At the Dark End of the Street: Black Women, Rape, and Resistance--A New History of the Civil Rights Movement from Rosa Parks to the Rise of Black Power
Danielle L. McGuire
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Rosa Parks was often described as a sweet and reticent elderly woman whose tired feet caused her to defy segregation on Montgomery’s city buses, and whose supposedly solitary, spontaneous act sparked the 1955 bus boycott that gave birth to the civil rights movement.
The truth of who Rosa Parks was and what really lay beneath the 1955 boycott is far different from anything previously written.
In this groundbreaking and important book, Danielle McGuire writes about the rape in 1944 of a twenty-four-year-old mother and sharecropper, Recy Taylor, who strolled toward home after an evening of singing and praying at the Rock Hill Holiness Church in Abbeville, Alabama. Seven white men, armed with knives and shotguns, ordered the young woman into their green Chevrolet, raped her, and left her for dead. The president of the local NAACP branch office sent his best investigator and organizer to Abbeville. Her name was Rosa Parks. In taking on this case, Parks launched a movement that ultimately changed the world.
The author gives us the never-before-told history of how the civil rights movement began; how it was in part started in protest against the ritualistic rape of black women by white men who used economic intimidation, sexual violence, and terror to derail the freedom movement; and how those forces persisted unpunished throughout the Jim Crow era when white men assaulted black women to enforce rules of racial and economic hierarchy. Black women’s protests against sexual assault and interracial rape fueled civil rights campaigns throughout the South that began during World War II and went through to the Black Power movement. The Montgomery bus boycott was the baptism, not the birth, of that struggle.
At the Dark End of the Street describes the decades of degradation black women on the Montgomery city buses endured on their way to cook and clean for their white bosses. It reveals how Rosa Parks, by 1955 one of the most radical activists in Alabama, had had enough. “There had to be a stopping place,” she said, “and this seemed to be the place for me to stop being pushed around.” Parks refused to move from her seat on the bus, was arrested, and, with fierce activist Jo Ann Robinson, organized a one-day bus boycott.
The protest, intended to last twenty-four hours, became a yearlong struggle for dignity and justice. It broke the back of the Montgomery city bus lines and bankrupted the company.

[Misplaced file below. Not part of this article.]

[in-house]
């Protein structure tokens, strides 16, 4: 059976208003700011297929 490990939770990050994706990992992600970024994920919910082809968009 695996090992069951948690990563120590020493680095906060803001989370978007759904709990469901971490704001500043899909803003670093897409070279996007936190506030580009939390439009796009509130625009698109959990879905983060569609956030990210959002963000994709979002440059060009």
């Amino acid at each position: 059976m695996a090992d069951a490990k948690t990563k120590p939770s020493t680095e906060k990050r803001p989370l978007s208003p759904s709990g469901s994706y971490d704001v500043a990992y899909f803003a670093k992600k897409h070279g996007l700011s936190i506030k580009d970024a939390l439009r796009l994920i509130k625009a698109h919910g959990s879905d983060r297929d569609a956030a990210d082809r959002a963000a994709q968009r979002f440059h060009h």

We see how and why Rosa Parks, instead of becoming a leader of the movement she helped to start, was turned into a symbol of virtuous black womanhood, sainted and celebrated for her quiet dignity, prim demeanor, and middle-class propriety—her radicalism all but erased. And we see as well how thousands of black women whose courage and fortitude helped to transform America were reduced to the footnotes of history.
A controversial, moving, and courageous book; narrative history at its best.
King, Jr., to Alabama Clergy, November 30, 1956, in Burns, Daybreak, 305. 169. Branch, Parting the Waters, 194. 170. Martin Luther King, Jr., Where Do We Go from Here: Chaos or Community? (Boston, 1968), 123. CHAPTER 4: “THERE’S OPEN SEASON ON NEGROES NOW” 1. Melba Patillo Beals, Warriors Don’t Cry: A Searing Memoir of the Battle to Integrate Little Rock’s Central High (New York, 1994), 22–25. 2. Ibid., 25–26. 3. Ibid., 26. At a distance of decades and in the absence of police reports and
Civil Rights: Greensboro, North Carolina and the Black Struggle for Freedom (New York, 1981). 42. “Justice in North Carolina: Once More Old South,” NYT, March 9, 1975, B5E. 43. Reston, Innocence, 77. 44. Ibid., 13. 45. David Cecelski, “Karen Bethea-Shields: In Joan Little’s Cell,” RNO, January 12, 2003. 46. Reston, “The Innocence of Joan Little,” Southern Exposure 6, no. 1 (1978): 37. 47. “Joanne Little: No Escape Yet,” Off Our Backs, January 1975, folder 3, box 4, HH. 48. Angela Davis,
of North Carolina Press, 1999. Odum, Howard W. Race and Rumors of Race: The American South in the Early Forties. Baltimore, Md.: The Johns Hopkins University Press, 1997. Olson, Lynne. Freedom’s Daughters: The Unsung Heroines of the Civil Rights Movement from 1830 to 1970. New York: Scribner, 2001. O’Reilly, Kenneth. Racial Matters: The FBI’s Secret File on Black America. New York: Free Press, 1989. ———. Nixon’s Piano: Presidents and Racial Politics from Washington to Clinton. New York: Free
Black Power. But it also showed continuity with the past—the Free Joan Little movement mirrored the eclectic coalition that formed to demand justice for Recy Taylor in 1944. They were both led primarily by African-American women and helped serve as catalysts for larger struggles. The stunning verdict, announced by a jury made up of whites and blacks, signaled the death knell of the rape of black women that had been a feature of Southern race politics since slavery. Like the kidnapping and rape
admitted it,” Slappey said. “They didn’t say why they did it, and that’s all I’m going to say about this dirty business.” William Collinsworth, Ollie Stoutamire (the sixteen-year-old cousin of police chief Frank Stoutamire), Patrick Scarborough, and David Beagles, whom the Pittsburgh Courier called the “element which sports duck-bill haircuts,” confessed in writing to abducting Owens at gunpoint and having “sexual relations” with her. When Sheriff Hamlin asked the men to look over their